9 Ways You Can Get the Conversation Started About Suicide
Asking someone if they are suicidal or experiencing thoughts of death can be difficult. So often we don’t know what to say, and so we say nothing. We also worry that, by mentioning it, we will somehow “put the idea into their head.” The truth is, though, that talking about it can be one of the greatest deterrents.
So, with that in mind, I’d like to offer some ways to get the conversation started, which can hopefully make it a little bit easier.
1. “I remember in the past you told me you have a diagnosis of depression. I know one of the symptoms of that can be thoughts of death or suicide. Do you ever struggle with that?”
Phrasing it in this manner takes any guilt and blame off of the person, and places it squarely on the shoulders of the disorder, where it should be.
2. “I’ve noticed you’ve been posting some dark stuff on social media, and I’m worried you may not be doing well.”
Social media can be a good window into how someone is doing emotionally. Not everyone expresses it this way, but there are those of us who do. Instead of ignoring it as attention seeking, or allowing the person to brush it off as “just a joke,” ask them how they truly are.
3. “Do you have thoughts of ending your life?”
This is a good one if you are feeling the need to have a conversation, but struggle to use the word “suicide.” While we shouldn’t be afraid to use it, it’s OK if you choose to express it in a different manner, especially if it gets the dialogue started.
4. Share your own experience if you feel comfortable doing so, and ask them if they’ve ever felt the same way.
Telling another person you have experienced thoughts of suicide and you overcame them can be a huge relief. It takes away the shame and aloneness and can offer hope that getting better is possible.
5. “Do you have a safety plan for when you become overwhelmed with emotion?”
You may have a person in your life who you know has difficulty regulating their emotions, and who may also express their pain through self-harm. It can be a really great idea to have a written safety plan in such situations. There are many templates available online and in self-help books. If appropriate, you can offer to help them write it out, or encourage them to work on it in therapy.
6. “I am concerned for your safety.”
This seemingly simple phrase does a number of things. It shows the person that you are aware they are struggling, that they are worthy of concern and that you care. This can then lead to my next point.
7. “Are there any ways I can help you to be safe?” Offer suggestions if nothing comes out.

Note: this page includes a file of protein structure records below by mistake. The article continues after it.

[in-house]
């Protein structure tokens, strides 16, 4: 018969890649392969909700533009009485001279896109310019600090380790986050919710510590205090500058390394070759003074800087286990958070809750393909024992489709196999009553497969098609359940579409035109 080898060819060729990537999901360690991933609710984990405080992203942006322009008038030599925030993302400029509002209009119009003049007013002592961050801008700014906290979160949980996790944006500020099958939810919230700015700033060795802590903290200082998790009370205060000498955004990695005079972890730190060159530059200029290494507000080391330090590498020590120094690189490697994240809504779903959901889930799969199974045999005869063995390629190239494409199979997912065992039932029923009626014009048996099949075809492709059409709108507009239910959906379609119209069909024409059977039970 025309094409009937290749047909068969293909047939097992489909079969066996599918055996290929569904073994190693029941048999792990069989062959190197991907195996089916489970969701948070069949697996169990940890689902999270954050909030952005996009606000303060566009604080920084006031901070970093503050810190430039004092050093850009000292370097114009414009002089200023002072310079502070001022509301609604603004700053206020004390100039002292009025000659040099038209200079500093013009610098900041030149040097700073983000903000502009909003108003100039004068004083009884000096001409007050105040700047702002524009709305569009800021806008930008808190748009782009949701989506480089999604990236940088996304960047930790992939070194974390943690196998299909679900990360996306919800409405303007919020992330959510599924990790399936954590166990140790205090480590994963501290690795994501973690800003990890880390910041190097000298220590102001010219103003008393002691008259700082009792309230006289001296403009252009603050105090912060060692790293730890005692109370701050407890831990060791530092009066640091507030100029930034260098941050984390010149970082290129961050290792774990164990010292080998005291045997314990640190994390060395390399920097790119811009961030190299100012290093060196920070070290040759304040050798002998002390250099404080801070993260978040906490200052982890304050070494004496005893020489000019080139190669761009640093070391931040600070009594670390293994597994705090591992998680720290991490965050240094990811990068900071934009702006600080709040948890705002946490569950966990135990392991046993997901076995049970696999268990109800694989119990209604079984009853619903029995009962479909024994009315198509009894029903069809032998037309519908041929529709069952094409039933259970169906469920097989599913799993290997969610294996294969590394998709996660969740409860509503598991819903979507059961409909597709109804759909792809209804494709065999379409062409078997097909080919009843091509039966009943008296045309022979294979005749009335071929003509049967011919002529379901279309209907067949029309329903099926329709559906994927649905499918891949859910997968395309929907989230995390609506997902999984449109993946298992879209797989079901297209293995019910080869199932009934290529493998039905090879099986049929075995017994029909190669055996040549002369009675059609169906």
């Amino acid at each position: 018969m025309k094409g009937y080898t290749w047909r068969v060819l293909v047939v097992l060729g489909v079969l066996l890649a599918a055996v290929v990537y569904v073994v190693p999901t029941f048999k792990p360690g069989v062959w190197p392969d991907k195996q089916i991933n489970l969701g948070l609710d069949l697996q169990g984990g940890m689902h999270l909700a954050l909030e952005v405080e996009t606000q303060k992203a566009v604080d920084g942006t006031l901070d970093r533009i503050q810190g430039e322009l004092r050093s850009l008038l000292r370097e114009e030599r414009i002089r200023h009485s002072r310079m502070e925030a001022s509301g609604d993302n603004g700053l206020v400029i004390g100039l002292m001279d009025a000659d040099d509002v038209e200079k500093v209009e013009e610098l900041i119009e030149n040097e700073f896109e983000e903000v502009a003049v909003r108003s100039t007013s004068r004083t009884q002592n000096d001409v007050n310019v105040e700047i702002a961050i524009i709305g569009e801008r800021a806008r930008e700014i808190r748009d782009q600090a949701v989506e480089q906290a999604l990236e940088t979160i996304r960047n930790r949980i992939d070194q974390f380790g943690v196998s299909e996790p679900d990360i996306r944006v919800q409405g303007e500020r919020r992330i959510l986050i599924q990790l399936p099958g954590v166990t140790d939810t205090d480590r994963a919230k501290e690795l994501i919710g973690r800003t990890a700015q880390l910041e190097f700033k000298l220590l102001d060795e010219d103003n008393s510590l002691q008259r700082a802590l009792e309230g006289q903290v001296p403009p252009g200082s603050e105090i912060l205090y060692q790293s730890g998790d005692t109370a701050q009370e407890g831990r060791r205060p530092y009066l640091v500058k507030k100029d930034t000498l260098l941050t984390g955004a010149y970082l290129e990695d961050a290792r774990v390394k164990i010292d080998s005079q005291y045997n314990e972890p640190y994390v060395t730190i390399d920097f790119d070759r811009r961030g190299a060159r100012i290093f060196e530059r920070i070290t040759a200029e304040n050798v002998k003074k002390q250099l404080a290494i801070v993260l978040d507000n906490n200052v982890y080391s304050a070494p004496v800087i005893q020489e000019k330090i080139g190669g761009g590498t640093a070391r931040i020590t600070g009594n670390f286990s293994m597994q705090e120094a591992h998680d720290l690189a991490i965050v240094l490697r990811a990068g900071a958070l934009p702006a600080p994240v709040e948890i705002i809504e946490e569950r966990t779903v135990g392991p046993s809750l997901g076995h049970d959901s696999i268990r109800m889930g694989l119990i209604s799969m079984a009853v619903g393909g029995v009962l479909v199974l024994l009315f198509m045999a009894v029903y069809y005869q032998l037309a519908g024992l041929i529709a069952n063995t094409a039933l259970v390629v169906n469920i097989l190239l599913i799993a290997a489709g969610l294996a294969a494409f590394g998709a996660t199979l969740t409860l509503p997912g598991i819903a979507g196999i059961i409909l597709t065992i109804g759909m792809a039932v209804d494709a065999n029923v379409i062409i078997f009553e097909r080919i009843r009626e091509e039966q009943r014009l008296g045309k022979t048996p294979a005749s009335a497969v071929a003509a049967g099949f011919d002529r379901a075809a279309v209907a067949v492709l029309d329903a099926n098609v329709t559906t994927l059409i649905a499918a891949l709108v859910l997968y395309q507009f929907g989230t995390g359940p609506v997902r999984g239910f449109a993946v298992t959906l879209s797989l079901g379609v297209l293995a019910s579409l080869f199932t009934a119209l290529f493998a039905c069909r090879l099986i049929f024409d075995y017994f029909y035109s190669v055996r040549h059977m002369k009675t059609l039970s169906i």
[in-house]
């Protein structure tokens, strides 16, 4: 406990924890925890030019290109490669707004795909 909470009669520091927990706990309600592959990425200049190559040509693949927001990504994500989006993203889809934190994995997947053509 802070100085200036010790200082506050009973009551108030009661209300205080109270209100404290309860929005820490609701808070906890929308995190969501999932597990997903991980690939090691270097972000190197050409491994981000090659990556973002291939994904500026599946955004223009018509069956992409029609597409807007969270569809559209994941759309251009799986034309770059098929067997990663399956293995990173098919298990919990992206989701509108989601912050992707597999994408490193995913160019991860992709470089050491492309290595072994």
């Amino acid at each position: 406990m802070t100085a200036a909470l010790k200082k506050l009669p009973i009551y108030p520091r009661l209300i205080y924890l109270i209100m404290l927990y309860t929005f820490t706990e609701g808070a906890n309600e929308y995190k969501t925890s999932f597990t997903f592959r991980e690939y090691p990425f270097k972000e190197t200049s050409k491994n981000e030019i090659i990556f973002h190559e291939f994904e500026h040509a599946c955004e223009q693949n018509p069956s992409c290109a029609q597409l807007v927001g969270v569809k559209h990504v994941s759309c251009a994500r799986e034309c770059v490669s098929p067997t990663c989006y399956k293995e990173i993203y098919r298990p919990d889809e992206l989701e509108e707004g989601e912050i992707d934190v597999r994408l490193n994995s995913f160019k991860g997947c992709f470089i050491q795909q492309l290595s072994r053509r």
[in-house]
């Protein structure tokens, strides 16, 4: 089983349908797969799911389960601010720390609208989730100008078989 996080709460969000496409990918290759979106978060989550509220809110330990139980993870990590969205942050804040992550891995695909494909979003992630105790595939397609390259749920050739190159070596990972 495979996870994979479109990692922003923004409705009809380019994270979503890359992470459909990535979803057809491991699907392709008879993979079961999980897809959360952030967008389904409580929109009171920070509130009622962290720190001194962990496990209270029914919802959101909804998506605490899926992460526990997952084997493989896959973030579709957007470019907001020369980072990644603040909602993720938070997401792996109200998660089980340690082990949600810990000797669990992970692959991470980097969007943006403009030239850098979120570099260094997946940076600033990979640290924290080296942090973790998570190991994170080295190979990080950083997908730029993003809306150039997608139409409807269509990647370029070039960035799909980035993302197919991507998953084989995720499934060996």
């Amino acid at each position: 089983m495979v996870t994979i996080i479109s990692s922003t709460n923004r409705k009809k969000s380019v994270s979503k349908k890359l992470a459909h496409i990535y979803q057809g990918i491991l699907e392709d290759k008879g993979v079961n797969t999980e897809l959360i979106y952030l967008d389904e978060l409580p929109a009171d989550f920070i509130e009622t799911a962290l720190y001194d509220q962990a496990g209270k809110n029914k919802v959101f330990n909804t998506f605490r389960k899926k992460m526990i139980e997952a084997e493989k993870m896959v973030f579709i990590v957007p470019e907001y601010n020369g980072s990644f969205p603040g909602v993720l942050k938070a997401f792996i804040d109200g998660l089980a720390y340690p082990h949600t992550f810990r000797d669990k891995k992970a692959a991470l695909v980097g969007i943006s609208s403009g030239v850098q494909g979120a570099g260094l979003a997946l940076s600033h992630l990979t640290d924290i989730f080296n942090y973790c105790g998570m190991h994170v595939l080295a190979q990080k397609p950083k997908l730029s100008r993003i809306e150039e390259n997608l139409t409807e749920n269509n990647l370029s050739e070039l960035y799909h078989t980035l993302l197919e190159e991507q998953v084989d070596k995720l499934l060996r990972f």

It’s always important to give each individual the courtesy of choice and independence. What you think they might need may not be the same as what they think. Some suggestions may be to remove harmful objects/substances, to go for emergency evaluation, make an appointment with the primary caregiver, and so on.
8. Call a hotline or use a support chat. Together or alone.
If there comes a time you feel truly lost for words, try calling a hotline or using an online support chat. You can do this on your own in order to get resources and information for the person in question. It can also serve as an important type of self-care, where you too get to talk about your emotions in this situation. Similarly, if you find your friend has difficulty opening up to you, they may do better talking with a stranger. Making contact on support lines can be scary, so an option may be to make the call together, and then leave the room once they have gotten through.
9. “What I’m hearing from you is that you feel unsafe and that you are in immediate danger of suicide. I think it would be best at this point to get help from the emergency services.”
If there is a clear imminent danger, either expressed or not, it is likely necessary to get emergency help. The person may not be happy with you, but it’s better than possibly losing them. Repeating things they have told you back to them and then saying it might be time to get help is an empathetic way of doing this. If you are unsure if the person meets the level of an emergency, it’s OK to call the appropriate number and ask what should be done.
I hope these nine suggestions have given you some ideas for how to have a conversation if someone is feeling suicidal. Within all of them is an important aspect of treating the individual with dignity, and not blaming or shaming them for their struggle.
Do you have any other suggestions or methods? Has someone asked you this question in a particularly helpful manner? Please share below. And as always, remember to take time to care for yourself too.
Photo by Priscilla Du Preez on Unsplash